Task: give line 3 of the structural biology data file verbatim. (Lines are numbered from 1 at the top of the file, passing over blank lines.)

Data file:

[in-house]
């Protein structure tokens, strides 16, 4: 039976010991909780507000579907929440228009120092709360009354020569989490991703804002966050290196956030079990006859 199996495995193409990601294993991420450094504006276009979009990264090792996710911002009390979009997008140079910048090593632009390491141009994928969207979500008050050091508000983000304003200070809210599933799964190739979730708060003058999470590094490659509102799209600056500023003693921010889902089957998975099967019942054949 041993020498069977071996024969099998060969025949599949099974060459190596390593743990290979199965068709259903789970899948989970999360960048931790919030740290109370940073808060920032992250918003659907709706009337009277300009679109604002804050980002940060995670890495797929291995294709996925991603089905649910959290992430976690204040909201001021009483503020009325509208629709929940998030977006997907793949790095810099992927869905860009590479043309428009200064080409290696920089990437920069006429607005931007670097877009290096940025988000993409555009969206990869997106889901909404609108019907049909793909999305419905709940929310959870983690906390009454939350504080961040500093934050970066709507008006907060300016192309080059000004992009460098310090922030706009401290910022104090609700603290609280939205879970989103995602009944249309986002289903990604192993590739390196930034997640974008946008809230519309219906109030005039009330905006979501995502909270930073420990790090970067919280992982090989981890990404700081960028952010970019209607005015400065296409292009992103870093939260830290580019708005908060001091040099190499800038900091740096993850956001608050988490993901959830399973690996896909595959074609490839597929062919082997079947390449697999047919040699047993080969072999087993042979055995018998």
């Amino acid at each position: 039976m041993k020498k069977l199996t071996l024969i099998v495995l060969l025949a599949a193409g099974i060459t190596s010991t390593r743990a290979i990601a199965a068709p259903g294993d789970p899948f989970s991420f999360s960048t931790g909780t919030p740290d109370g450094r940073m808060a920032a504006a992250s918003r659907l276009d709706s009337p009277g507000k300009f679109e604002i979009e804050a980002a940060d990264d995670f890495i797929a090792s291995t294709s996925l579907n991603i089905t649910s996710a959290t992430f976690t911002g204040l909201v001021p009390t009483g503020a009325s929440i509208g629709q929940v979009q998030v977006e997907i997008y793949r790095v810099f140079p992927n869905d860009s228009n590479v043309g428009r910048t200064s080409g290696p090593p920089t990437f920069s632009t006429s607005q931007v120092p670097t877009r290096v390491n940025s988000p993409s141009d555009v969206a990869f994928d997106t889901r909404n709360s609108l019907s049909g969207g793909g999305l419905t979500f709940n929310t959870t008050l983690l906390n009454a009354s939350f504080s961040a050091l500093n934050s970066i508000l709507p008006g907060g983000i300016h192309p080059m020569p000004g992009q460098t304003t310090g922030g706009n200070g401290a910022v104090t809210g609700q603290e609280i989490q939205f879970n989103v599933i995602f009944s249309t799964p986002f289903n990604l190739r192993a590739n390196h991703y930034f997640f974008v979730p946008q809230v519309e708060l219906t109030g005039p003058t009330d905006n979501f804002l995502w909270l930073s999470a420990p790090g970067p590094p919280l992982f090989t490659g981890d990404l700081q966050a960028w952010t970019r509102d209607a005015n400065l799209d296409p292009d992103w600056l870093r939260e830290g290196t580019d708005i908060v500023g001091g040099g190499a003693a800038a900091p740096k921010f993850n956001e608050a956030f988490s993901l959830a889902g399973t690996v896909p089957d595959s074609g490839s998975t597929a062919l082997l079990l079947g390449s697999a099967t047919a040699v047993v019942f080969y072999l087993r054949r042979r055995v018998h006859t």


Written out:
């Amino acid at each position: 039976m041993k020498k069977l199996t071996l024969i099998v495995l060969l025949a599949a193409g099974i060459t190596s010991t390593r743990a290979i990601a199965a068709p259903g294993d789970p899948f989970s991420f999360s960048t931790g909780t919030p740290d109370g450094r940073m808060a920032a504006a992250s918003r659907l276009d709706s009337p009277g507000k300009f679109e604002i979009e804050a980002a940060d990264d995670f890495i797929a090792s291995t294709s996925l579907n991603i089905t649910s996710a959290t992430f976690t911002g204040l909201v001021p009390t009483g503020a009325s929440i509208g629709q929940v979009q998030v977006e997907i997008y793949r790095v810099f140079p992927n869905d860009s228009n590479v043309g428009r910048t200064s080409g290696p090593p920089t990437f920069s632009t006429s607005q931007v120092p670097t877009r290096v390491n940025s988000p993409s141009d555009v969206a990869f994928d997106t889901r909404n709360s609108l019907s049909g969207g793909g999305l419905t979500f709940n929310t959870t008050l983690l906390n009454a009354s939350f504080s961040a050091l500093n934050s970066i508000l709507p008006g907060g983000i300016h192309p080059m020569p000004g992009q460098t304003t310090g922030g706009n200070g401290a910022v104090t809210g609700q603290e609280i989490q939205f879970n989103v599933i995602f009944s249309t799964p986002f289903n990604l190739r192993a590739n390196h991703y930034f997640f974008v979730p946008q809230v519309e708060l219906t109030g005039p003058t009330d905006n979501f804002l995502w909270l930073s999470a420990p790090g970067p590094p919280l992982f090989t490659g981890d990404l700081q966050a960028w952010t970019r509102d209607a005015n400065l799209d296409p292009d992103w600056l870093r939260e830290g290196t580019d708005i908060v500023g001091g040099g190499a003693a800038a900091p740096k921010f993850n956001e608050a956030f988490s993901l959830a889902g399973t690996v896909p089957d595959s074609g490839s998975t597929a062919l082997l079990l079947g390449s697999a099967t047919a040699v047993v019942f080969y072999l087993r054949r042979r055995v018998h006859t």